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Thread: Lossless formats, any preferences?

  1. #1

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    Lossless formats, any preferences?

    Are there still reasons to prefer one lossless format over another, as far as single layer images are concerned
    I'm thinking here of PNG versus TIFF. As far as I can tell, both store the same information, have lossless compression and support metadata. Also, I did run into some cases where the TIFF created by one program could not be read by the next in the flow...And TIFFs tend to grow big.

    So, any reasons to prefer TIFF over PNG would be a more honest question

    Of course, the specific formats used by photoshop and the gimp store all editing information, including layers and masks, and are specific to the program that creates them (more or less) so those are out of the game here.

    Regards,

    Remco

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    Re: Lossless formats, any preferences?

    Never occured to me to use PNG. Most of my software seems to support the format, Photoshop and my printing software both do apparently so no preference there. A small experiment this morning out of curiosity I saved an image (only one so by no means conclusive) from Photoshop in both formats in 8 bit. The PNG was decidedly smaller than the TIFF for a start which was interesting. Dragging both into my browser (Firefox) both displayed equally well but the PNG allowed me to view the image full size in the browser whereas the TIFF didn't. A TIFF saved with LZW compression was much smaller than the uncompressed version but still a little larger than the PNG. I saved the image as a 16 bit PNG which took Photoshop significantly longer to save than the equivalent TIFF which was interesting but if you work for a few hours on an image then a few seconds more to save it isn't really a biggie I guess. Both 16 bit files had the same characteristics as the 8 bit with regard to viewing in Firefox though, dragging images into Chrome brought up the Quick Player icon for the TIFF but the PNG was handled naturally by the browser.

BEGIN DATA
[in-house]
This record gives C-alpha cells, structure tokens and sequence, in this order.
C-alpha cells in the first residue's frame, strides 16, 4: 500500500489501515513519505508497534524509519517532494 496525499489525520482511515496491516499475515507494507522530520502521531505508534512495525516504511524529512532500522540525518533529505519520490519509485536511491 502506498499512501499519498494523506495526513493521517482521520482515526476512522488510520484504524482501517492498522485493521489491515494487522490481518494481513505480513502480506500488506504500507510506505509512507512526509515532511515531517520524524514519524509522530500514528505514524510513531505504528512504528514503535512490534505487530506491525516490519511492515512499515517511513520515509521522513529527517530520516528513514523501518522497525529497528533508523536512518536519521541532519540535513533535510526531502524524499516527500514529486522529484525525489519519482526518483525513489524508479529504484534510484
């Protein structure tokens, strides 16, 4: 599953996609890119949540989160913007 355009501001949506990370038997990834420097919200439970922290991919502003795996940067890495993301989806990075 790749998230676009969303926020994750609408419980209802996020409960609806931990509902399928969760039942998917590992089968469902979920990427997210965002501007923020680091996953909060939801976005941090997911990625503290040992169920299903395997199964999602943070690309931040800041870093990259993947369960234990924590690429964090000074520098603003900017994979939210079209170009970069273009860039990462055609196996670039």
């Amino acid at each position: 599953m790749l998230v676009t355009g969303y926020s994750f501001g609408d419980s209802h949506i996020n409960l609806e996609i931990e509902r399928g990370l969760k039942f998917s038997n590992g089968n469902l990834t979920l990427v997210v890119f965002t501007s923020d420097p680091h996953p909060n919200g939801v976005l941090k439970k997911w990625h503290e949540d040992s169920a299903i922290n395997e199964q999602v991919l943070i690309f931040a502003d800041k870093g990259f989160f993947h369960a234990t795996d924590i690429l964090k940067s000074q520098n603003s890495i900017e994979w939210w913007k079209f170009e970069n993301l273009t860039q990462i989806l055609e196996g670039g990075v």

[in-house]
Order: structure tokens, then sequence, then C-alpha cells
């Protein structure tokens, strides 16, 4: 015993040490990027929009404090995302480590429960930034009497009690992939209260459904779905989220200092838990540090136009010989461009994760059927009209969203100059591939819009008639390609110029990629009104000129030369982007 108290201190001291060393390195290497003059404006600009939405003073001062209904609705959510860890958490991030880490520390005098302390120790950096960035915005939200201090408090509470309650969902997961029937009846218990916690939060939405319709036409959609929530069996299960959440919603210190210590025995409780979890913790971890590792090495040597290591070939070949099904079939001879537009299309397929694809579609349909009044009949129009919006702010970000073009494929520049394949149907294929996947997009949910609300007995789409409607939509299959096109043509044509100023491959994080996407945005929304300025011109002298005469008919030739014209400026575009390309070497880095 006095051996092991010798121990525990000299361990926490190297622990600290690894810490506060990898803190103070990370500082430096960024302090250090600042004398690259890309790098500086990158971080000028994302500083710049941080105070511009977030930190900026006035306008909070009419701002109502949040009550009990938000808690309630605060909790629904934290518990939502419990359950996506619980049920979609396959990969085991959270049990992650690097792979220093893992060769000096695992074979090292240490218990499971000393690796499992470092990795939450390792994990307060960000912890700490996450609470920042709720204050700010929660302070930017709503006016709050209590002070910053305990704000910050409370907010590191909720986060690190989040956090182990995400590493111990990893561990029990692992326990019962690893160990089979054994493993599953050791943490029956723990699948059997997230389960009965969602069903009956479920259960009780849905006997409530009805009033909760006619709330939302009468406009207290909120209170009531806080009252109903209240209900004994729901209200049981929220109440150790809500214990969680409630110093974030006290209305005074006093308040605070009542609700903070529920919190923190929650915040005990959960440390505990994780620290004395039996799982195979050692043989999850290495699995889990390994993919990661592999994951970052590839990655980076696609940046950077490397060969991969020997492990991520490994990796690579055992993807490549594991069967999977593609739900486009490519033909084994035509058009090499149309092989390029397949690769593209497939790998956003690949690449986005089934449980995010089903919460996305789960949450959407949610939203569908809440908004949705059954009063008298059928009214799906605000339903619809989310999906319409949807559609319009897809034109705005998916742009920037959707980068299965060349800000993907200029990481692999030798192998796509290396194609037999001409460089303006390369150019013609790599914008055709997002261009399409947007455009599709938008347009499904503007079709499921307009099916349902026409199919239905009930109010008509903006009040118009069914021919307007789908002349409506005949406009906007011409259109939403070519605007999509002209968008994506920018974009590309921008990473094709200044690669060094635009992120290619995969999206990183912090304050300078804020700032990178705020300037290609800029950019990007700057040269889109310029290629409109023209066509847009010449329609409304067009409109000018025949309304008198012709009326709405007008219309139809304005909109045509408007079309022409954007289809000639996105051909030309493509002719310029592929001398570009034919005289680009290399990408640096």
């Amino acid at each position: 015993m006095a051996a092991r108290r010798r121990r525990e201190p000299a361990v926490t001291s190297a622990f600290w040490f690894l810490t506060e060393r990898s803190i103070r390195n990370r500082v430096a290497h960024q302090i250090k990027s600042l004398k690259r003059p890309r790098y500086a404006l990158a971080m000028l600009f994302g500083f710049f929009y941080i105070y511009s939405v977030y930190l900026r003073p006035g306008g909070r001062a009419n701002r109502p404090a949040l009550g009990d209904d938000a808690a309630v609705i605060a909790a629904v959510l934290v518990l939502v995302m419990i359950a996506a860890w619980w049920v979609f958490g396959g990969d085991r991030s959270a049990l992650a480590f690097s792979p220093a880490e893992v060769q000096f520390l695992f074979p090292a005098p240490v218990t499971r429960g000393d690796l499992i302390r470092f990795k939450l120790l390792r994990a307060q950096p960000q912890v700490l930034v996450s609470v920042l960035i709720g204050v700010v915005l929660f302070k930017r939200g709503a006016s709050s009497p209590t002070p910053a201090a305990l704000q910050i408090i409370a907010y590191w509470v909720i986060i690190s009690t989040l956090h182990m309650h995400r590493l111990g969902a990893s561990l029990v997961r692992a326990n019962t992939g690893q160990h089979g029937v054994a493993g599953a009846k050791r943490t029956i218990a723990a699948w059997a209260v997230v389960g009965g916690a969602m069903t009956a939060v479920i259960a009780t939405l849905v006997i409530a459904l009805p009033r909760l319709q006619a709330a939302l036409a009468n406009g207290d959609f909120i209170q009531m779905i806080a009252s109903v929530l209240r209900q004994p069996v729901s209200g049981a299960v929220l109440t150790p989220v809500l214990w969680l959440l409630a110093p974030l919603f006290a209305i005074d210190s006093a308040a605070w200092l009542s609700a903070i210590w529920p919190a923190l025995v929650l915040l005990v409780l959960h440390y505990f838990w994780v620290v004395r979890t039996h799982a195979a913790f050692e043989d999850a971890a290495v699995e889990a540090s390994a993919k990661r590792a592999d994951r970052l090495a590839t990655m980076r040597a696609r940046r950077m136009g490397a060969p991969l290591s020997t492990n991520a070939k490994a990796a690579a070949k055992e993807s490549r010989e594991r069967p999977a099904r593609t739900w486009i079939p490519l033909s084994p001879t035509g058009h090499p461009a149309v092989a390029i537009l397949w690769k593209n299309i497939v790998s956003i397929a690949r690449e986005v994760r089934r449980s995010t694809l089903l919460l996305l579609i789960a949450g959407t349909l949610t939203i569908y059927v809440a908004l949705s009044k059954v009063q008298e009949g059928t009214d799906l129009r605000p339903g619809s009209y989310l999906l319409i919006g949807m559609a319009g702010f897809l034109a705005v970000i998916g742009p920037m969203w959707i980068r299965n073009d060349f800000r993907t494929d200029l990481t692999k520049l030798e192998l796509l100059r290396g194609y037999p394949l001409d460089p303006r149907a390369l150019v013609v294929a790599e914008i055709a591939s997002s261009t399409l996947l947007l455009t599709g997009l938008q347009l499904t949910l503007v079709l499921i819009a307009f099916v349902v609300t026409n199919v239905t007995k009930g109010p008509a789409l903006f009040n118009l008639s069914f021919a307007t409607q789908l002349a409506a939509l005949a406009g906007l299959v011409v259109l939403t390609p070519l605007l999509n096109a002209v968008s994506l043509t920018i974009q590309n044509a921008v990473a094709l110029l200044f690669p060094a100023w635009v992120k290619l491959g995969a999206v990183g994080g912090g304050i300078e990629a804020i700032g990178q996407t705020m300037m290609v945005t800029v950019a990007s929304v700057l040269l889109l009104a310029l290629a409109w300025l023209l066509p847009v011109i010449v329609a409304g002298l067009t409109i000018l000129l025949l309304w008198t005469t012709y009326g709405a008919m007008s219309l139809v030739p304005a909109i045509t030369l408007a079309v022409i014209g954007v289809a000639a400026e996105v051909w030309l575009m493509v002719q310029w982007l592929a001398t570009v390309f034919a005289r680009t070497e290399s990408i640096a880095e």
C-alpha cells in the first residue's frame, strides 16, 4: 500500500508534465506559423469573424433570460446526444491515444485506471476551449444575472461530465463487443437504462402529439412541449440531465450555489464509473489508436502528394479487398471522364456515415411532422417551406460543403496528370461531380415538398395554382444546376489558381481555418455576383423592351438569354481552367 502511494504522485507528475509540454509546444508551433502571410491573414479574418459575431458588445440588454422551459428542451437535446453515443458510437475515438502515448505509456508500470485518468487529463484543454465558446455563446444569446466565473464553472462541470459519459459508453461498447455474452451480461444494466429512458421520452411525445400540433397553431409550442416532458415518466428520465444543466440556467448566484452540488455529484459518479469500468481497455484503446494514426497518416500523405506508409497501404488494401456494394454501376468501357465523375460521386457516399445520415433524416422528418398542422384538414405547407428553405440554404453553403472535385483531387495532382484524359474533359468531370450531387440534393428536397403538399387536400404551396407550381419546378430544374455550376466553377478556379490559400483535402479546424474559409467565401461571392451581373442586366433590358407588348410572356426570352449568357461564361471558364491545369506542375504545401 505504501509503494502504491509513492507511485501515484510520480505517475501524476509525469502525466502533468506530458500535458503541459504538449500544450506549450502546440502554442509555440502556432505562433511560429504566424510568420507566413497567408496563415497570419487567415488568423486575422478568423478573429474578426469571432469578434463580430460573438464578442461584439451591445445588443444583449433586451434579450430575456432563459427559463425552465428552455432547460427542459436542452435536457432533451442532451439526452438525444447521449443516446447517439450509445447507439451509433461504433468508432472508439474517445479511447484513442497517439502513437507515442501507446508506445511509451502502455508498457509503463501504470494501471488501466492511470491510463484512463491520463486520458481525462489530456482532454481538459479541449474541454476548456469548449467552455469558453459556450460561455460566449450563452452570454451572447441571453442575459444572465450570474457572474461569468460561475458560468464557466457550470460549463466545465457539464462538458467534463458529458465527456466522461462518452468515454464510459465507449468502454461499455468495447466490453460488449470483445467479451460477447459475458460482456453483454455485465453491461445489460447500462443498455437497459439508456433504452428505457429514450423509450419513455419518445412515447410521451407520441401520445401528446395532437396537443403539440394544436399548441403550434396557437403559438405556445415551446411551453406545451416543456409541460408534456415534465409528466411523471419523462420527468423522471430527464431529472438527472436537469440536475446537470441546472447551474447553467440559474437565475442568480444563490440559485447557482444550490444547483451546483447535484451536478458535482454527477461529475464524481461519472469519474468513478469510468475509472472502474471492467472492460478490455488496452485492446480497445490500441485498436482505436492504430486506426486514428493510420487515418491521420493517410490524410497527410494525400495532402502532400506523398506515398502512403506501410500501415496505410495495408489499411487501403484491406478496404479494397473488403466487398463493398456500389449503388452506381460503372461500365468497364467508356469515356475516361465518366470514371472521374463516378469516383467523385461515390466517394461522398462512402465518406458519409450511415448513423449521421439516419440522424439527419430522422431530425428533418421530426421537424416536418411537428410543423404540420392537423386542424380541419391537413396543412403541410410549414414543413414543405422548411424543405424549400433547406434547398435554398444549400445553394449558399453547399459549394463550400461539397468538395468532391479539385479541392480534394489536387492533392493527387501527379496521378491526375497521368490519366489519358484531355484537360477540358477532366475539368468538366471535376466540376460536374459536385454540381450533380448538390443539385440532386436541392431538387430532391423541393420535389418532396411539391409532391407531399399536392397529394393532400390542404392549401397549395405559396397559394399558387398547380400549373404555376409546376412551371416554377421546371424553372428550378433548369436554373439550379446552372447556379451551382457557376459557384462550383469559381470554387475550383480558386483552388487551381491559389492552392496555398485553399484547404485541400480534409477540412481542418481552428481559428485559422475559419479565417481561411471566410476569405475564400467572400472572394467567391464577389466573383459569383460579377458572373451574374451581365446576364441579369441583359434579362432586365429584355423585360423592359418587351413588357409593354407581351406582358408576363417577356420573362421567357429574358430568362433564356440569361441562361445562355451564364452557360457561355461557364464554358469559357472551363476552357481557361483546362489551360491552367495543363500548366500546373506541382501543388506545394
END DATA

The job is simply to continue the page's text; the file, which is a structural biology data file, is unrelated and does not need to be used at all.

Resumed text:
Comparing browser images of the 8bit PNG, the 8bit TIFF and a JPEG from Photoshop's save to web the PNG looked a bit flat in comparison to the JPEG and the TIFF which were identical as far as I could see. The original image was in sRGB so I'm guessing that wasn't the problem - seems that PNG wasn't handled quite as well by the browser.
    Looking inside the files with an editor the TIFF metadata was there in an XML format in compressed and uncompressed versions which makes it easier to extract the EXIF than the PNG version where the metadata seemed to have been compressed and was unreadable. Might be important to some people who mess around and develop their own applications (that would be me I guess).
    Apart from that I believe that most printers and publishers accept TIFF as standard, I don't know how many would take a PNG file.